Several years ago I covered the higher education beat for the Mankato Free Press. Loved covering that beat. If you like energy, new ideas and optimism, a college campus is the best place to be.
Newsroom managers like for reporters to be out in the community, meeting new people, cultivating new sources, digging up great stories and generally providing the kind of coverage that makes the newspaper better, lively and vibrant. And doing all those things was a ton of fun on the higher education beat. I covered my share of budget cuts and tuition hikes, but I spent most of my time being impressed by the work of students and faculty from around the world.
I covered Minnesota State University, South Central College, Gustavus Adolphus College, Bethany Lutheran College and Rasmussen College. Occasionally I’d get out to Martin Luther College in New Ulm, too. (Though, truth be told, they got kind of mad at me when I covered the unveiling of chapel renovations; guess my language in that piece was a little too creative for their tastes. Sorry guys!)
This month in Mankato Magazine, we celebrate education. And we do it from several fronts. We kick it off with our cover story on Annette Parker, president of South Central College.
Parker came to Mankato with big plans after being recruited. Her earlier years were met with some frustrations, but by all accounts now Parker is moving the institution forward. And if donations and partnerships with industry are any measure, things are heading in the right direction.
Parker was a pioneer of sorts. She was among the first three students bussed to a different school when hers was desegregated. She worked in a General Motors plant out of high school instead of going straight to college. She was the first woman to compete at the national level in an automotive manufacturing skills competition, taking the silver medal. And today, a woman who saw racism first-hand as a child is in the top position at one of the state’s largest technical and community colleges.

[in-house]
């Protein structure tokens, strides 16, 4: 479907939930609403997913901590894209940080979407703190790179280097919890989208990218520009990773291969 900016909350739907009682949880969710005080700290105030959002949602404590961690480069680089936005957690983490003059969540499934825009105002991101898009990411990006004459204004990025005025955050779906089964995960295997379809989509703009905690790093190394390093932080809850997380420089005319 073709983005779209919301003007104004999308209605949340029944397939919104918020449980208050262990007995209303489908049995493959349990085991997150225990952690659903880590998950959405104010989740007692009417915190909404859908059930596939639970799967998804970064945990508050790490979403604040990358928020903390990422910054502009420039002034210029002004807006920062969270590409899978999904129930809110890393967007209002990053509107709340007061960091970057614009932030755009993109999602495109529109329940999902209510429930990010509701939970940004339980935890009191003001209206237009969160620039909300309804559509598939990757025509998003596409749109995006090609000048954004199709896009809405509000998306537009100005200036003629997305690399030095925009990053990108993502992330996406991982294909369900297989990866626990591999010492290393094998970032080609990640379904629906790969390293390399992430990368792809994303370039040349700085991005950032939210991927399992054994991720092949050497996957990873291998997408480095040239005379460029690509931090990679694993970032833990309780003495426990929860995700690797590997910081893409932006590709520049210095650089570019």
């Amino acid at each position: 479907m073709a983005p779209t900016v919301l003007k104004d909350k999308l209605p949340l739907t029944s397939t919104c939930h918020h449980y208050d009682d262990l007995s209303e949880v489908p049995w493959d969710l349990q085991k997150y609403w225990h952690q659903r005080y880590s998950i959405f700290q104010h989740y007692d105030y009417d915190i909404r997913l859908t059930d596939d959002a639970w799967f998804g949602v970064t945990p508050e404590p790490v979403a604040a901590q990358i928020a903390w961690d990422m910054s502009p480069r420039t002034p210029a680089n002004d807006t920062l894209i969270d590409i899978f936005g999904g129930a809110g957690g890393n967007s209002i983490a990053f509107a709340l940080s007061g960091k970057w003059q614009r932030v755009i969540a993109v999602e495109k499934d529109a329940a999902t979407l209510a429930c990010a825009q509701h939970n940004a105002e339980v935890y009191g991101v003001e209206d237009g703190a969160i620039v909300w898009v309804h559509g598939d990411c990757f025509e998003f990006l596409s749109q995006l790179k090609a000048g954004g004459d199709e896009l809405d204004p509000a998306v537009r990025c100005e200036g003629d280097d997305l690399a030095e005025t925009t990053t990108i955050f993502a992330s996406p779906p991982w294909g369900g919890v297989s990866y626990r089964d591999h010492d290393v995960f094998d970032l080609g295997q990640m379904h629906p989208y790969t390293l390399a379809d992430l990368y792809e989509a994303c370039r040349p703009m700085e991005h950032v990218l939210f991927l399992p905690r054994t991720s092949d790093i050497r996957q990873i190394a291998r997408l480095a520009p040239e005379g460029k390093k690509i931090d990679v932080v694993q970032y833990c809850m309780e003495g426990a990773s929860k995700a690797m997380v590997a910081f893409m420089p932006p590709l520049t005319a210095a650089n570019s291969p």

Also in this issue, writer Grace Brandt sat down with a few fellows who earned their high school diploma the nontraditional way: through a community education GED program.
These guys have a story that is every bit as inspiring as Parker’s. It takes a lot of courage to go back and finish what you started. These guys deserve a pat on the back.
Finally, there’s a bittersweet story by writer Diana Rojo-Garcia I’d like to draw your attention to. Whereas most of the country celebrates Pride in July, Mankato does it in September. The annual celebration, which has grown dramatically in recent years, will take place for the first time in a long time without the charismatic Jessica Flatequal.
Jessica was a friend of mine, and I remember calling her every year to interview her about Pridefest. She never let a chance to help people or improve the lives of those who needed help pass her by. She was truly one of our community’s greatest champions, and someone we could all be proud of. The LGBTQ community will continue with Pridefest this year, but it will be without their bowtie-wearing, always-smiling, fearless and fiercely kind leader. Diana sat down with Flatequal’s wife, Maria Bevacqua, who is carrying on without her.
You don’t want to miss that one.